En route to finding the path across the valley to the town I had come across two small restaurants, in one they told me that they had very good food for vegetarians and served rice and vegetables and wine. I tried to walk there at night, down a path by the hotel but after five minutes in pitch darkness with neither light nor light pollution the silence of the woods suddenly began to spook me. They had asked me if I was definitely coming and I told them I didnt know, in the darkness on the deserted path I realised I probably would have been there only guest as the night time seemed a time to dine in the hotel after all. On my last two days in Vinales I stared to slow down and make the time go more slowly, not doing so much and not reading so much but simply sitting, or lounging by the pool and watching the beautiful valley. This watching and deliberate slowing down of time was helped by the black birds of prey circling high above the lines of tiny horses wending their way through the valley and farmers, driving their oxen minutely below. The beauty of the lush emerald valley and the strange mountains rising up from it sometimes became a backdrop to the characters passing through it. I had positioned my lounger in the shade at the edge of the pool and at the edge of the hill top by a spot where I knew inevitably coach trippers would periodically come to take pictures and smoke and shriek.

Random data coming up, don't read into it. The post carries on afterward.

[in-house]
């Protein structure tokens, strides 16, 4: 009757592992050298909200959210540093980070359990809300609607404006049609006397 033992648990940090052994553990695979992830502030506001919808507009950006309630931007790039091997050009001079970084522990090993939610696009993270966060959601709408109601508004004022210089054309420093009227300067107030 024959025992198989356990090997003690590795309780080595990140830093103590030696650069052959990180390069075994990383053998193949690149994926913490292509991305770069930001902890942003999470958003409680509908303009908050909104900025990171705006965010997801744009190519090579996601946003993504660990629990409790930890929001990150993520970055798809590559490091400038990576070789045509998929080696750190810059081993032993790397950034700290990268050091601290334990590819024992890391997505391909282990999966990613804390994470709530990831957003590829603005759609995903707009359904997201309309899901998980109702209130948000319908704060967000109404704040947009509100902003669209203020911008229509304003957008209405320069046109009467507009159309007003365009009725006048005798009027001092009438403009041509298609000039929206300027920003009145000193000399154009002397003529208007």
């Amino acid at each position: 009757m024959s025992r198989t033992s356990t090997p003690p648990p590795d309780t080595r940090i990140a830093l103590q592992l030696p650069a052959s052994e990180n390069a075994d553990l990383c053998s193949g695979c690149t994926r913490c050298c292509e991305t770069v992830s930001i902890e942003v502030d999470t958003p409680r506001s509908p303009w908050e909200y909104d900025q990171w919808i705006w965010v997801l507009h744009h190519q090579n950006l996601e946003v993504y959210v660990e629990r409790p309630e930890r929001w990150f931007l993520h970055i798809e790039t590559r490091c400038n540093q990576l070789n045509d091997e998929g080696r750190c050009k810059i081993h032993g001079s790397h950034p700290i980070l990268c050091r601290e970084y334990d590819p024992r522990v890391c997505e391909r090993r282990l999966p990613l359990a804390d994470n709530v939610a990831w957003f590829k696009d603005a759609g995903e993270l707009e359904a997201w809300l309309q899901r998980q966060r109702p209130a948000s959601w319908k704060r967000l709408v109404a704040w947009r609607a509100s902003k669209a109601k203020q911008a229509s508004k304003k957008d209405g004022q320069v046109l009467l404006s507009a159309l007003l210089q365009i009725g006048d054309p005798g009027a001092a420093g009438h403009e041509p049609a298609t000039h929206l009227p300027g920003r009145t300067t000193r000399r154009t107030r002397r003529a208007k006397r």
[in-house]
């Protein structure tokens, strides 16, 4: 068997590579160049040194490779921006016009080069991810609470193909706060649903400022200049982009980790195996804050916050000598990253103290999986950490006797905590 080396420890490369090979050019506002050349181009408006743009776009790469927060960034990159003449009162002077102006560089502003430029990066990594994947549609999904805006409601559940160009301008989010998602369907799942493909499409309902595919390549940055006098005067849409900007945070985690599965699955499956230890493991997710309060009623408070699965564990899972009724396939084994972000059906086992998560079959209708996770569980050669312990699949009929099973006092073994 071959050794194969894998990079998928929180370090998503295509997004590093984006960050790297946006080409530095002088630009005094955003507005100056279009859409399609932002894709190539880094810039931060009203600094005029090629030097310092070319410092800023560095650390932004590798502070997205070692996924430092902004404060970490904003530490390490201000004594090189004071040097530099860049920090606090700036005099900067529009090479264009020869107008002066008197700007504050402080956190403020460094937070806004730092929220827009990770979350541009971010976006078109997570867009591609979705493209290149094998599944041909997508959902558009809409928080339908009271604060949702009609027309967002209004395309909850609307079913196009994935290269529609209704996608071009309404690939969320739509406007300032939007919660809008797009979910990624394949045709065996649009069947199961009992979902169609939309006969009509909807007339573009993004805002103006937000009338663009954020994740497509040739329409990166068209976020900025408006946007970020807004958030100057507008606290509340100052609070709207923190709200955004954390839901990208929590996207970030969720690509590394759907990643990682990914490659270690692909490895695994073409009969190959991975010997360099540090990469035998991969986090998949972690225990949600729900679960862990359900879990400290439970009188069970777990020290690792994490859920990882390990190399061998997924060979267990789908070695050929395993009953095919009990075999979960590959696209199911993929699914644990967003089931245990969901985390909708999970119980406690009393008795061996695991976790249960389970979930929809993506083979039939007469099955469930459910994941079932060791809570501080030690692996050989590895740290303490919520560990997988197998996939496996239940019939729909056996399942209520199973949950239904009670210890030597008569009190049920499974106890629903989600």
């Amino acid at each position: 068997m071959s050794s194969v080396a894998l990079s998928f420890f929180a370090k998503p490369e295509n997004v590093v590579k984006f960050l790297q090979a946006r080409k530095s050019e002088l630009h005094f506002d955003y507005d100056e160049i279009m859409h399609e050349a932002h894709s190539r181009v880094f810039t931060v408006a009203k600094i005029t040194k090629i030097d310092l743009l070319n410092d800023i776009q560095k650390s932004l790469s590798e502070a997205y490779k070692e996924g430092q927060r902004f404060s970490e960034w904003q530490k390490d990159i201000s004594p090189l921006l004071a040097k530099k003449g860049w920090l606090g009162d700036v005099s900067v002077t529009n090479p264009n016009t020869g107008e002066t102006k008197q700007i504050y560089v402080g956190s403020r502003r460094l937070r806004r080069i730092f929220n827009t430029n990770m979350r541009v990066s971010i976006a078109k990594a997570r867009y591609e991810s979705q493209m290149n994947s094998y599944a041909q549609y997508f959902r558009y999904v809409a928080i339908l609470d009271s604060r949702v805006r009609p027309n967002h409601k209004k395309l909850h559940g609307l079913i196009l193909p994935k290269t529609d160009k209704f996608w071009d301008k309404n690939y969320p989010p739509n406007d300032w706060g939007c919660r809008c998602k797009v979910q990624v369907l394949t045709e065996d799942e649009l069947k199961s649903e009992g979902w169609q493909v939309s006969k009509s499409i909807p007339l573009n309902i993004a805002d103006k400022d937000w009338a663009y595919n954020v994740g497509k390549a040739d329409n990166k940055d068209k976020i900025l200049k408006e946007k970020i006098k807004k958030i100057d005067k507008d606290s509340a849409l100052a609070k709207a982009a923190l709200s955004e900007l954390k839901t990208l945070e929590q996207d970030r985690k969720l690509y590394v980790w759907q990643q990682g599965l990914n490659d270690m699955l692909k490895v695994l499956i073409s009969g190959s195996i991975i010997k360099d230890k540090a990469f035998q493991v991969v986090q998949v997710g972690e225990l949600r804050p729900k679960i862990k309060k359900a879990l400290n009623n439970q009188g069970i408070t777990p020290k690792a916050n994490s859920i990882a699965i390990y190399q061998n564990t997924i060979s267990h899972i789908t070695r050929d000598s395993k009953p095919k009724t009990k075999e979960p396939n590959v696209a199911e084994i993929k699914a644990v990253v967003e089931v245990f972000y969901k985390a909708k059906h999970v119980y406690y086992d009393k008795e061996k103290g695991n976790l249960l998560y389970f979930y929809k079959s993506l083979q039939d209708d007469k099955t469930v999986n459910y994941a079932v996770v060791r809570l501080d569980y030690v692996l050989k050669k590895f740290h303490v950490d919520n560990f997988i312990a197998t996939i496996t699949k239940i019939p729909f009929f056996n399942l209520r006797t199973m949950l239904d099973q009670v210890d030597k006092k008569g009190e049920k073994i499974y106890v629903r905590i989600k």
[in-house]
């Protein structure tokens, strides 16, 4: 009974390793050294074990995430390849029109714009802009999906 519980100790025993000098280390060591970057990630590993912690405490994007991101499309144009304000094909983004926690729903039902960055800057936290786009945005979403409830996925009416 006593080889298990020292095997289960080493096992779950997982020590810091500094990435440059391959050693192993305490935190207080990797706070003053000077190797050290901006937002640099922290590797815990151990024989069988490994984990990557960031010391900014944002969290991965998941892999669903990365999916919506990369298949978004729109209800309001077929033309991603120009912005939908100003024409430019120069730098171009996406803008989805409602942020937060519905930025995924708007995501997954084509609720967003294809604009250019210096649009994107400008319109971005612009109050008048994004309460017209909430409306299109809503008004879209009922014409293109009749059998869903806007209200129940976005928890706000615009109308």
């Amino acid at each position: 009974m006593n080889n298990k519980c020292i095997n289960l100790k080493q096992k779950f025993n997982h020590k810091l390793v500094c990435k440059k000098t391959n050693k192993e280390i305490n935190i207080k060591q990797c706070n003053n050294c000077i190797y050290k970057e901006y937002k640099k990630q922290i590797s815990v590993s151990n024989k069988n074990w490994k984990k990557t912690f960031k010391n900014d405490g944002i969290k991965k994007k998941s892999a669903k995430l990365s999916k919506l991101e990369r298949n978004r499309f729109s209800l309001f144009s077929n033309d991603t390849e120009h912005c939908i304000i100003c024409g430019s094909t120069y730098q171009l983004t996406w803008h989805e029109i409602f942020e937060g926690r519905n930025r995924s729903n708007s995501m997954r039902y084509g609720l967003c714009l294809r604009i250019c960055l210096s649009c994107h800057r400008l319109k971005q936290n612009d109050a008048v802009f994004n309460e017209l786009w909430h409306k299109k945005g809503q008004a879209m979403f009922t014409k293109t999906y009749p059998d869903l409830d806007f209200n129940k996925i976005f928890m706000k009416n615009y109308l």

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From England I had arranged an expensive 90 euro taxi ride to Vinales rather than take a ride to Havana just to rummage around in a suitcase, scatter things around, sleep for one night, pick up the scattered things and set off again in the morning. I had read that the views in Valle de Vinales were spectacular and wanted to wake up to them. It took two hours and I hurtled along the almost empty motorway answering Jorge’s barrage of questions in broken Spanish until exhausted I gave up and and decided to continue improving my Spanish after some sleep. Once off the main road, poor Jorge, probably two hours away from home had trouble finding the hotel. I helped him decide at ambiguously sign-posted junctions and kept a list in my head of all the times I had read that Cuba was a very safe country, especially when he stopped the car a couple of times to turn around and try to understand my disappearing Spanish. I kept quiet. Finally I checked into the Hotel Los Jazmines and was taken down a path leading away from the main building and down some steps with little terraced bungalows to my left and the warm pitch black night to my right. The darkness was alive with the chorus of a trillion insects. I realised that I had almost forgotten the smell of fresh air.